HYBRIDEX

A Research Project on Hybrid Experiences


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Nintendo Amiibo

amiibo_img02_E3Amiibo is a line of RFID-equipped toys to be used with Nintendo’s Wii U and 3DS consoles. The toys can be scanned by supported Nintendo games and each toy typically yields some kind of special functionalities for the matching character in the game.

Amiibo toys – officially “amiibo”, with lower case – are equipped with RFID sensors placed in the base of the toy, and can be read by the NFC reader within the Wii U gamepad and New Nintendo 3DS. The toy line consists of popular Nintendo characters such as Mario, Link and Donkey Kong while also introducing lesser known characters such as Marth from the Fire Emblem series and King Dedede from the Kirby series. The toys are compatible with various Nintendo games and open different kinds of functionalities in each game. The latest Super Smash Bros games (Wii U, 3DS, 2014), for example, allow the user to level up corresponding in-game characters, teach them new abilities and save their progress in the figurines. In Hyrule Warriors (2014) a Link figurine can be used to unlock special items. In Mario Kart 8, figurines are used to unlock additional outfits for player’s Mii characters. Like Nintendo’s earlier RFID toys, the Pokémon Rumble U toy line, the Amiibo toys draw direct comparisons to similar “toys-to-life” games, such as Disney Infinity and Skylanders.

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Digital Games and Merchandising

Minecraft Foam Sword 1Digital games have historically been surrounded with a variety of physical material, such as the game box and game store marketing material. Due to digital distribution, this materialism has shifted into collectible figurines, collector’s edition boxes and game weapon replicas.

Along with the popularization of digital distribution, many anticipated the death of the physical game disk and game retail stores. Games, however, are one of the strongest areas of entertainment brand merchandising – accordingly, many game stores have seen fit to counter diminishing game sales with various kinds of physical products that cannot be downloaded. Tellingly, Angry Birds products can be found everywhere and in all product categories. Brands popular with younger children offer for example physical, often real-size objects from games, such as the Minecraft pick-axe. It is now also a viable business plan to produce expensive axes and “chainswords” in life-size replicas from brands such as Warhammer 40K.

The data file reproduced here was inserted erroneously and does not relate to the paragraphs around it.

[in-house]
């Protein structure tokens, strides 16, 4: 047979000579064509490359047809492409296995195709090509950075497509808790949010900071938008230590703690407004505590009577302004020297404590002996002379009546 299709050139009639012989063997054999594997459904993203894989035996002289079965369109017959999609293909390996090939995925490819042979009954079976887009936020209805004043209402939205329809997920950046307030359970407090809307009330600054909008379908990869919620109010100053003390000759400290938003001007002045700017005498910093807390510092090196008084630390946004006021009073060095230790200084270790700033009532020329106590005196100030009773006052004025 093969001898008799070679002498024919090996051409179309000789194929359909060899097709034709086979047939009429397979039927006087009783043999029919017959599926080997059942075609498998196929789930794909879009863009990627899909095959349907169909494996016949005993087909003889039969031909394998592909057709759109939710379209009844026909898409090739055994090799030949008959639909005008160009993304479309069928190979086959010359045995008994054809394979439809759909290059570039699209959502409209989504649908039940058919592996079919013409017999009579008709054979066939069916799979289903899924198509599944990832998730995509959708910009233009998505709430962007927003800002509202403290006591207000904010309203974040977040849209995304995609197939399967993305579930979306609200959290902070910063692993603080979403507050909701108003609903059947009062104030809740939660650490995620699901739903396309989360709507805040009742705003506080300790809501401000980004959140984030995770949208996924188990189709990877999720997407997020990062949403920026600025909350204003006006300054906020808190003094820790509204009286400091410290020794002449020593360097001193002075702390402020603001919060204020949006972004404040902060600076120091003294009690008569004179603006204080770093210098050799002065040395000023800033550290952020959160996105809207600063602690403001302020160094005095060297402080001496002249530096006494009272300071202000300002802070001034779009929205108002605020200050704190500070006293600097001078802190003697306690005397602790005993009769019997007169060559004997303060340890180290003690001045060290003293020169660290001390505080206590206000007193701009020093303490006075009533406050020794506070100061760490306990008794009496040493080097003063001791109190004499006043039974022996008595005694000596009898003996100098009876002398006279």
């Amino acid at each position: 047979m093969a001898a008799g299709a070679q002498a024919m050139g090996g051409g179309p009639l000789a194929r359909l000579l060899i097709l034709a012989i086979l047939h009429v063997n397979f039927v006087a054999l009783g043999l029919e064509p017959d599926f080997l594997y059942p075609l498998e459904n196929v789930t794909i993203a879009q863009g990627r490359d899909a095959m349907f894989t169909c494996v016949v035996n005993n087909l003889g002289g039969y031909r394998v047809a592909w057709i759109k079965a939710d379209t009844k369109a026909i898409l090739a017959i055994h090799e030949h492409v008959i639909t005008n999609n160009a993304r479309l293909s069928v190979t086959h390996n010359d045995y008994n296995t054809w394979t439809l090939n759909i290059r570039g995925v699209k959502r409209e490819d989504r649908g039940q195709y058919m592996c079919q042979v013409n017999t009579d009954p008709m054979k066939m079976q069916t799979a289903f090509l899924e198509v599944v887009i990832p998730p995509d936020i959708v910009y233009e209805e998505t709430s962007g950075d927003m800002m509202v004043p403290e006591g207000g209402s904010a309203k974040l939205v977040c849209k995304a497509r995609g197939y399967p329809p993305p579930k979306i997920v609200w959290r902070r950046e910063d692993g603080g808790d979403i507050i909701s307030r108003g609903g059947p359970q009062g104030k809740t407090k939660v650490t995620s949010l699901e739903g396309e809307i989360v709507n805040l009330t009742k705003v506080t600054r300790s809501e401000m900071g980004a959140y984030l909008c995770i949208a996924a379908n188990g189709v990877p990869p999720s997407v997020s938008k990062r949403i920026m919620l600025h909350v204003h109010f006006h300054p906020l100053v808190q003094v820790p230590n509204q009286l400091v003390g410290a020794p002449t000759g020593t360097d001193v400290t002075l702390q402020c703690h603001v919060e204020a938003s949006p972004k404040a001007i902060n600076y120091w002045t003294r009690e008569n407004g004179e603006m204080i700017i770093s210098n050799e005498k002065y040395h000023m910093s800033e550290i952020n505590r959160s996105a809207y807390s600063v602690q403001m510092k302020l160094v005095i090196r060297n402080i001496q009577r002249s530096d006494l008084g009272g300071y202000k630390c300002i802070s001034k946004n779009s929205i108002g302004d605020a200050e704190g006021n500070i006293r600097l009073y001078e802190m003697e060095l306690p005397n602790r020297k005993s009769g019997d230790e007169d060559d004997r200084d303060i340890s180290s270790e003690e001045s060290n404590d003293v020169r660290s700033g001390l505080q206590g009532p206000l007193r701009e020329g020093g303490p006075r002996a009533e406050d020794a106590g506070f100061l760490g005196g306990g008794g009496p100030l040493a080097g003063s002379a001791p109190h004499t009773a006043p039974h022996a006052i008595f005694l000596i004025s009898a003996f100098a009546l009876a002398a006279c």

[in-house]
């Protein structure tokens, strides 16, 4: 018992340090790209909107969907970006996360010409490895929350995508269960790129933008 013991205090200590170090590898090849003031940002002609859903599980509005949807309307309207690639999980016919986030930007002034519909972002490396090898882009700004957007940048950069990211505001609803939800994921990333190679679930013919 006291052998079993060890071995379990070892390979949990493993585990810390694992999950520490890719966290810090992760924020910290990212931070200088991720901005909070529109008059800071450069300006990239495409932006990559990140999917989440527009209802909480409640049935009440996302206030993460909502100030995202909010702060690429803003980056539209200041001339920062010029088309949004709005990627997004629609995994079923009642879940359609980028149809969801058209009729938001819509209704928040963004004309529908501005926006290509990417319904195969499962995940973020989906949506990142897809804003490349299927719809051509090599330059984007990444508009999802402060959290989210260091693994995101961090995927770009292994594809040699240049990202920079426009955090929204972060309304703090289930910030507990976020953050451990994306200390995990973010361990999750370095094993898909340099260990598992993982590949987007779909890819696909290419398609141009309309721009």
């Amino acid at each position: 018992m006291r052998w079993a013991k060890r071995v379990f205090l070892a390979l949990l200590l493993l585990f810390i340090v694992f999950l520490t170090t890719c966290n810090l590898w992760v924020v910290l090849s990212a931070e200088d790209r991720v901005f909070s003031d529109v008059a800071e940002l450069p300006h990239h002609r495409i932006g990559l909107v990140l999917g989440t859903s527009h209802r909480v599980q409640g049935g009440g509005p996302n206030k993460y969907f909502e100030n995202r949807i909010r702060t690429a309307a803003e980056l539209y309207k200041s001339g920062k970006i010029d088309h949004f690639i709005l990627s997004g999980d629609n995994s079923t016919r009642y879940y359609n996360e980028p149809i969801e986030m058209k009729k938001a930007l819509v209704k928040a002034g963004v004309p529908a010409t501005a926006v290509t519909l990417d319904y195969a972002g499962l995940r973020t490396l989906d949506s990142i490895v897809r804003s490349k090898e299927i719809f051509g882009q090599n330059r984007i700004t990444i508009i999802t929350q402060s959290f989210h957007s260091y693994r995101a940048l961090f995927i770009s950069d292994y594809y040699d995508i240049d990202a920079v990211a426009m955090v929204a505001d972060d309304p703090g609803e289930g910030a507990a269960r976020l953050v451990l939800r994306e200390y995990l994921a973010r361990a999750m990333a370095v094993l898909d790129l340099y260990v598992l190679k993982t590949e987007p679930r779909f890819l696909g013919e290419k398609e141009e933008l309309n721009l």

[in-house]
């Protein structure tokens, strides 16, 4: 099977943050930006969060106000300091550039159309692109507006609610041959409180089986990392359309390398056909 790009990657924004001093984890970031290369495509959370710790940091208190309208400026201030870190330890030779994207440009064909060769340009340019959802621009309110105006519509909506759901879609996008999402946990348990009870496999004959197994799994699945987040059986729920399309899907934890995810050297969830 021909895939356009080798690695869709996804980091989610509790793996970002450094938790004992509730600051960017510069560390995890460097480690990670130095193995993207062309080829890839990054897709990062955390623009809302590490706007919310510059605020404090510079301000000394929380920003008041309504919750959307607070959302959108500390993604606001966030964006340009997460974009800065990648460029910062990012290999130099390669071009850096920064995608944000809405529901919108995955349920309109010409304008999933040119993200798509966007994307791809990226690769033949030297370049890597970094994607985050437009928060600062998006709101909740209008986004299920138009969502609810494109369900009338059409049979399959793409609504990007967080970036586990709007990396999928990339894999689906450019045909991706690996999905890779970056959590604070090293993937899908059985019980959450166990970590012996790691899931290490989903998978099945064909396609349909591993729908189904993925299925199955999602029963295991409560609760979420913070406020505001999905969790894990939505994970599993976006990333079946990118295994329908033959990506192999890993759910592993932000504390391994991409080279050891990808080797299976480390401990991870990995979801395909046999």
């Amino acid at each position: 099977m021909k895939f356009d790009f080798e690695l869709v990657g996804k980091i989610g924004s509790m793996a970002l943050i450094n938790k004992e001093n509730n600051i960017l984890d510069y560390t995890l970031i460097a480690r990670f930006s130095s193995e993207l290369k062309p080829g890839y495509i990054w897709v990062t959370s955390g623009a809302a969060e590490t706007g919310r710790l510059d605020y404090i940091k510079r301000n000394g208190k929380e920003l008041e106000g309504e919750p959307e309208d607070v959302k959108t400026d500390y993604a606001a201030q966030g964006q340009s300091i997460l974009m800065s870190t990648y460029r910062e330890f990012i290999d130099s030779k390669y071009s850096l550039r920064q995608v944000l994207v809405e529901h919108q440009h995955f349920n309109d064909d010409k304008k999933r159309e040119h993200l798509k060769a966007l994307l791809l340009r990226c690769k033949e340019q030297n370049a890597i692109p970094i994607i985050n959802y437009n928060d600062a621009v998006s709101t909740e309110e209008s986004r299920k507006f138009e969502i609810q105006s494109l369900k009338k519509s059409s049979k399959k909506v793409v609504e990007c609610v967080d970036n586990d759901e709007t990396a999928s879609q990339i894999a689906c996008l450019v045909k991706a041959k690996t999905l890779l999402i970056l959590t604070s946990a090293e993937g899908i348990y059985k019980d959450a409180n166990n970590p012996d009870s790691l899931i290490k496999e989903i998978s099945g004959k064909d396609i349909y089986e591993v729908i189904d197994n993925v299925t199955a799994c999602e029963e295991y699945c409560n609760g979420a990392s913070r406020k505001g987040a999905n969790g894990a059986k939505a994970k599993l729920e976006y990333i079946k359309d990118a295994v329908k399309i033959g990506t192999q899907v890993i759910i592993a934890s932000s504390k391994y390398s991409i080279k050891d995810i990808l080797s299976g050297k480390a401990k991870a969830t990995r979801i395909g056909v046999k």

Further, a lot of the collector’s edition game copies come with collectible figurines, large special shaped game boxes, cloth maps, caps, art books, and so on. A Splinter Cell game even came with actual working nightvision goggles. Larger game launches aim to draw attention with a collection of “swag”: key chains, posters, and wunderbaums. Elsewhere, many Kickstarter campaigns for games offer reward tiers that promise physical objects, such as T-shirts and even retro style physical game boxes.


Makie Dolls

Makie Dolls 4Makies are 3D printed dolls. User customizes the doll’s facial features in MakieLab web service after which the doll is printed and shipped. Through the service, additional clothes and accessories are also available.

The lowering costs of 3D printing sees companies adapting the technology to new sectors, such as customizable toys. MakieLab lets customers closely define the appearance – face, skin color, hair type and color – of the elf-like Makie doll via a related web service. Users are able to create as many virtual Makies as they want and then order the creations they like as 3D printed dolls. The service can then be used to shop from a wide variety of additional doll clothes and accessories. Makies support more extensive customizing, too, as the doll’s head can be fitted with electronics, such as Lilypad Arduino sets, Bluetooth, and RFID tags, for further tinkering.

While the price tag of roughly 80€ is not necessarily too high for children, high-end collectible toys are often embraced by adult aficionados. This kind of business model strongly relies on the community, as the users are encouraged to create custom content and share design tips and photos.


VCR Games

VCR Games 1VCR games were game hybrid that used video cassettes as a part of game experience. Players might for example search for clues by watching a tape or even shoot at the screen with toy guns when special lights were blinking.